Throughout my career, I have had many opportunities to see how individuals, teams and entire companies can benefit from best practices. However, I have also seen some examples where there have been missed opportunities to do things right.
One challenge that software development companies face is that developers and some of the higher-level positions – such as architect, quality assurance (QA) and project manager – can be stuck in silos. DevOps really helps here, in that it creates a unified set of tools for communicating how development is progressing.
Below are nine tips for how to do DevOps right, ensuring faster responses to client needs, increased developer confidence and achieving client goals.
Embrace Automation. The key to DevOps is automation – that’s what really drives efficiencies. Without human intervention, things just happen on their own, and you basically remove any lag time. With manual mistakes removed, processes are faster and more reliable.
Incorporate Rigorous Testing. At Simpat Tech, where I’m CEO and founder, we make it a policy to incorporate frequent automated testing with our developers. Within our DevOps process, tests are run every single time a new piece of code has been added. If something’s been built that has a negative impact in another area, then the tests will fail. This influences the entire build process. Our developers can’t move that build anywhere – into any environment – if the code has failed a test. With this automated best practice, we catch things early, with a significant reduction in code defects.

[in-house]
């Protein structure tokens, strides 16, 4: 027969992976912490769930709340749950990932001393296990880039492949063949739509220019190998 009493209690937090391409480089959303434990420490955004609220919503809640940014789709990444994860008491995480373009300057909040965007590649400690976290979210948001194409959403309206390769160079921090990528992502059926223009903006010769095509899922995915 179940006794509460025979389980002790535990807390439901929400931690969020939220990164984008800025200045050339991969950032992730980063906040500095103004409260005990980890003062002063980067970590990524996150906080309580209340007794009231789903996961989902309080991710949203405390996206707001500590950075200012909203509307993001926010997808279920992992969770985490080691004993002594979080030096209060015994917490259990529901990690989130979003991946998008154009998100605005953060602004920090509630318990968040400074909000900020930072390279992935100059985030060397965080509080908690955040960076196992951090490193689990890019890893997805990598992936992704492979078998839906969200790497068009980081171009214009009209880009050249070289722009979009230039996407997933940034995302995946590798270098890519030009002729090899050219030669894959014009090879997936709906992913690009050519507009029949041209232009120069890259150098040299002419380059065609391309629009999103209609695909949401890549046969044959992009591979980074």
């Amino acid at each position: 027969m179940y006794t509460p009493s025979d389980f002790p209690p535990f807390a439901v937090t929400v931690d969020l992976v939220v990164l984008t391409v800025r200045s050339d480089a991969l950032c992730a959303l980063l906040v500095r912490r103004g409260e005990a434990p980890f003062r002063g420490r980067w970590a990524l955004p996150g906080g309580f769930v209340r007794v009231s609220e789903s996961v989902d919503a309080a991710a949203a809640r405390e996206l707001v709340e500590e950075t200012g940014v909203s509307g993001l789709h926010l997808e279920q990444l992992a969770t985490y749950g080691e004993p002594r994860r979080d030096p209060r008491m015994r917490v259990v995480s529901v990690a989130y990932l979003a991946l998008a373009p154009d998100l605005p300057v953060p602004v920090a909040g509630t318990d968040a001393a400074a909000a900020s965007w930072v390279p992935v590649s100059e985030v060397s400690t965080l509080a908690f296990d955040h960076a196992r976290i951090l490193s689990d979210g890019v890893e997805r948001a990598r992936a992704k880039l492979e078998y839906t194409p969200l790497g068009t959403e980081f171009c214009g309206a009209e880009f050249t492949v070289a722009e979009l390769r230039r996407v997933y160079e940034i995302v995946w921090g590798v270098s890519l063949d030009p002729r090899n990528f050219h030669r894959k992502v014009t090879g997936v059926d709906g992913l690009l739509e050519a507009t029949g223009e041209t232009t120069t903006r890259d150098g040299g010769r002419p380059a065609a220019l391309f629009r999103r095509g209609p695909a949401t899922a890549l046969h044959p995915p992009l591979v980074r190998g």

Have a Master Plan. It’s useful to make the effort to have a master plan. Without a plan, a team is just building as they go, and an organization can be exposed to avoidable risks, such as possible errors in workflow or building something that isn’t scalable. In this context, it’s important to get a handle on what kinds of manual interventions might still be needed.
Put Project Management Tools Under the DevOps Umbrella. At Simpat Tech we use JIRA as an integrated project management tool. With JIRA, a business analyst creates a ticket, which is associated with a feature, as well as requirements and acceptance criteria. The ticket is assigned to a developer, with GIT as a source code repository. When the developer is done, a pull request is created for another developer to review the work. The project manager has access to all the source code changes, and once the second developer has approved the code, it merges with the main repository. From here, it automatically deploys into the test environment and QA. If there are problems, it goes back. If not, the end user can accept the features. The common thread here is that the right project management tool can function as a “one stop shop”. Everything can be integrated, with the workflow moving through different responsibilities.